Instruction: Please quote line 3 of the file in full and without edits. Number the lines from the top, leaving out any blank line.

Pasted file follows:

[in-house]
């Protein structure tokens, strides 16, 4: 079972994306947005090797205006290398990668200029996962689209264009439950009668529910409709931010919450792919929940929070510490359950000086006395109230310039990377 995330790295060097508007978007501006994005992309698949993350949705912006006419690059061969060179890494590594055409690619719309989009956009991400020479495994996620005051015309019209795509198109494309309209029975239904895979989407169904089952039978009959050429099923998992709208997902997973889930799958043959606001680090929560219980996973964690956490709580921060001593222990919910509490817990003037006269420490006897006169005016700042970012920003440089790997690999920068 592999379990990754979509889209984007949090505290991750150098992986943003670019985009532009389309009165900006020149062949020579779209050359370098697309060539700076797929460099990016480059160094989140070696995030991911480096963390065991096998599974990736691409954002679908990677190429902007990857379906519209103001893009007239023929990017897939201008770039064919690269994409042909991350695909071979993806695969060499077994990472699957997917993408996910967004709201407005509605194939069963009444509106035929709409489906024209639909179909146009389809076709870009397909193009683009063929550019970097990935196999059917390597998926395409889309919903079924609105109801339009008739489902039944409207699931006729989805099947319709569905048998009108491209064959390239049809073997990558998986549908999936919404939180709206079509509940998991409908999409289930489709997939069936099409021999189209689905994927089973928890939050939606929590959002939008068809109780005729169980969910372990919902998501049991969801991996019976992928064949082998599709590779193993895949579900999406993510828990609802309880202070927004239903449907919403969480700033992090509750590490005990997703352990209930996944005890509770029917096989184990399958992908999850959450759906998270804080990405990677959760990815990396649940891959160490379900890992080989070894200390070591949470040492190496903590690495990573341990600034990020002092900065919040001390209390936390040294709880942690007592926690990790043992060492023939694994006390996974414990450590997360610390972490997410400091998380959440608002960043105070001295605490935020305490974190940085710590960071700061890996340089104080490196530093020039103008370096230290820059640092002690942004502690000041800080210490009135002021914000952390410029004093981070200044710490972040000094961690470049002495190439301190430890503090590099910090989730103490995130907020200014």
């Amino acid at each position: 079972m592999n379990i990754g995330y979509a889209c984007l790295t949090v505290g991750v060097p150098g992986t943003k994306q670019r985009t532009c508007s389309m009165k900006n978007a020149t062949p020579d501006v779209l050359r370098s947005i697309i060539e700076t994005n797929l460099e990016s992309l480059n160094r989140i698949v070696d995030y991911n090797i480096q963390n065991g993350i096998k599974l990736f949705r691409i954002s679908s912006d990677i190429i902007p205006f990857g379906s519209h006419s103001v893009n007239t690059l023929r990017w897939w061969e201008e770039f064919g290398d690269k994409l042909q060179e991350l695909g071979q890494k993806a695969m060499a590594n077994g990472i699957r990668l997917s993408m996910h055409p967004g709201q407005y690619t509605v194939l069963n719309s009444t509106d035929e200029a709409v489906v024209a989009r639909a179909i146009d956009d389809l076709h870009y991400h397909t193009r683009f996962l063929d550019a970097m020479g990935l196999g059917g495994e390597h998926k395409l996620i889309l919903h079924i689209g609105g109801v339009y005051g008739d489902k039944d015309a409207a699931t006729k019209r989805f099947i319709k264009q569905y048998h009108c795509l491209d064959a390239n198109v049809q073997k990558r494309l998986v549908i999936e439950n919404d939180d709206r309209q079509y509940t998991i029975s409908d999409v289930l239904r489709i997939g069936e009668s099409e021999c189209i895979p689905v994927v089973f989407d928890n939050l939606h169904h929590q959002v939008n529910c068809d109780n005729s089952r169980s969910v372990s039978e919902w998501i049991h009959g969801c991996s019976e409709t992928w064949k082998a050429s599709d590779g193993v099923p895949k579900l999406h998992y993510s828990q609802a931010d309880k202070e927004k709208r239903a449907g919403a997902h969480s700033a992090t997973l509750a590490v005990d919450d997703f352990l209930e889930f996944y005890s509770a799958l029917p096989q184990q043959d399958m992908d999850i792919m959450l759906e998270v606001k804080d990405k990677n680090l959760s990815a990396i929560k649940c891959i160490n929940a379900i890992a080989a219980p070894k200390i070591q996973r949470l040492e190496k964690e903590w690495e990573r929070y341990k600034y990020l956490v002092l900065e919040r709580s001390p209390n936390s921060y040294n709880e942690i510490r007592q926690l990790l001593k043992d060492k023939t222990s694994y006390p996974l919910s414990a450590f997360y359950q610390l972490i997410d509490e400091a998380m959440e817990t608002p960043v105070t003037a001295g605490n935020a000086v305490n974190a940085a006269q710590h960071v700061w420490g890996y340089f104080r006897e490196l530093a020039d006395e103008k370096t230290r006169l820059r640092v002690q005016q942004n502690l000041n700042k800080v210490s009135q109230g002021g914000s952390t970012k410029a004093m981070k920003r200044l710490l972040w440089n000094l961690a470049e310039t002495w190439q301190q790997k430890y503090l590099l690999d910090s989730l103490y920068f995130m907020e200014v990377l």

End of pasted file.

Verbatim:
């Amino acid at each position: 079972m592999n379990i990754g995330y979509a889209c984007l790295t949090v505290g991750v060097p150098g992986t943003k994306q670019r985009t532009c508007s389309m009165k900006n978007a020149t062949p020579d501006v779209l050359r370098s947005i697309i060539e700076t994005n797929l460099e990016s992309l480059n160094r989140i698949v070696d995030y991911n090797i480096q963390n065991g993350i096998k599974l990736f949705r691409i954002s679908s912006d990677i190429i902007p205006f990857g379906s519209h006419s103001v893009n007239t690059l023929r990017w897939w061969e201008e770039f064919g290398d690269k994409l042909q060179e991350l695909g071979q890494k993806a695969m060499a590594n077994g990472i699957r990668l997917s993408m996910h055409p967004g709201q407005y690619t509605v194939l069963n719309s009444t509106d035929e200029a709409v489906v024209a989009r639909a179909i146009d956009d389809l076709h870009y991400h397909t193009r683009f996962l063929d550019a970097m020479g990935l196999g059917g495994e390597h998926k395409l996620i889309l919903h079924i689209g609105g109801v339009y005051g008739d489902k039944d015309a409207a699931t006729k019209r989805f099947i319709k264009q569905y048998h009108c795509l491209d064959a390239n198109v049809q073997k990558r494309l998986v549908i999936e439950n919404d939180d709206r309209q079509y509940t998991i029975s409908d999409v289930l239904r489709i997939g069936e009668s099409e021999c189209i895979p689905v994927v089973f989407d928890n939050l939606h169904h929590q959002v939008n529910c068809d109780n005729s089952r169980s969910v372990s039978e919902w998501i049991h009959g969801c991996s019976e409709t992928w064949k082998a050429s599709d590779g193993v099923p895949k579900l999406h998992y993510s828990q609802a931010d309880k202070e927004k709208r239903a449907g919403a997902h969480s700033a992090t997973l509750a590490v005990d919450d997703f352990l209930e889930f996944y005890s509770a799958l029917p096989q184990q043959d399958m992908d999850i792919m959450l759906e998270v606001k804080d990405k990677n680090l959760s990815a990396i929560k649940c891959i160490n929940a379900i890992a080989a219980p070894k200390i070591q996973r949470l040492e190496k964690e903590w690495e990573r929070y341990k600034y990020l956490v002092l900065e919040r709580s001390p209390n936390s921060y040294n709880e942690i510490r007592q926690l990790l001593k043992d060492k023939t222990s694994y006390p996974l919910s414990a450590f997360y359950q610390l972490i997410d509490e400091a998380m959440e817990t608002p960043v105070t003037a001295g605490n935020a000086v305490n974190a940085a006269q710590h960071v700061w420490g890996y340089f104080r006897e490196l530093a020039d006395e103008k370096t230290r006169l820059r640092v002690q005016q942004n502690l000041n700042k800080v210490s009135q109230g002021g914000s952390t970012k410029a004093m981070k920003r200044l710490l972040w440089n000094l961690a470049e310039t002495w190439q301190q790997k430890y503090l590099l690999d910090s989730l103490y920068f995130m907020e200014v990377l």